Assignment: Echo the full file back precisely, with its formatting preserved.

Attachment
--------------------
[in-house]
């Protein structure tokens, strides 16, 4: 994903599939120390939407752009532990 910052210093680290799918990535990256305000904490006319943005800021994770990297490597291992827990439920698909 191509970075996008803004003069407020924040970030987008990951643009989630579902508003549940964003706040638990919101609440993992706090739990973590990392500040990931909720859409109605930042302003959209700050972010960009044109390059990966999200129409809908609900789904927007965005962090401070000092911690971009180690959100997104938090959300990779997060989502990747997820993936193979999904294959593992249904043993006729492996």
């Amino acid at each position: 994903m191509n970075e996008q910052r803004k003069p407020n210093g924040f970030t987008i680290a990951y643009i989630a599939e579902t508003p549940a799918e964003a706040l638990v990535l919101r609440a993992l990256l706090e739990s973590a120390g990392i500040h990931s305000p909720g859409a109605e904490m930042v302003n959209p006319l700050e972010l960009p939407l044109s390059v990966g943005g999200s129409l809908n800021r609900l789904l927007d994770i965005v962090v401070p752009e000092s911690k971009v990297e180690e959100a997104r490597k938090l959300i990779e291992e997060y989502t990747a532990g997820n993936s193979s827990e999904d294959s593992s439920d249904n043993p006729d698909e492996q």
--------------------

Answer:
[in-house]
């Protein structure tokens, strides 16, 4: 994903599939120390939407752009532990 910052210093680290799918990535990256305000904490006319943005800021994770990297490597291992827990439920698909 191509970075996008803004003069407020924040970030987008990951643009989630579902508003549940964003706040638990919101609440993992706090739990973590990392500040990931909720859409109605930042302003959209700050972010960009044109390059990966999200129409809908609900789904927007965005962090401070000092911690971009180690959100997104938090959300990779997060989502990747997820993936193979999904294959593992249904043993006729492996």
């Amino acid at each position: 994903m191509n970075e996008q910052r803004k003069p407020n210093g924040f970030t987008i680290a990951y643009i989630a599939e579902t508003p549940a799918e964003a706040l638990v990535l919101r609440a993992l990256l706090e739990s973590a120390g990392i500040h990931s305000p909720g859409a109605e904490m930042v302003n959209p006319l700050e972010l960009p939407l044109s390059v990966g943005g999200s129409l809908n800021r609900l789904l927007d994770i965005v962090v401070p752009e000092s911690k971009v990297e180690e959100a997104r490597k938090l959300i990779e291992e997060y989502t990747a532990g997820n993936s193979s827990e999904d294959s593992s439920d249904n043993p006729d698909e492996q």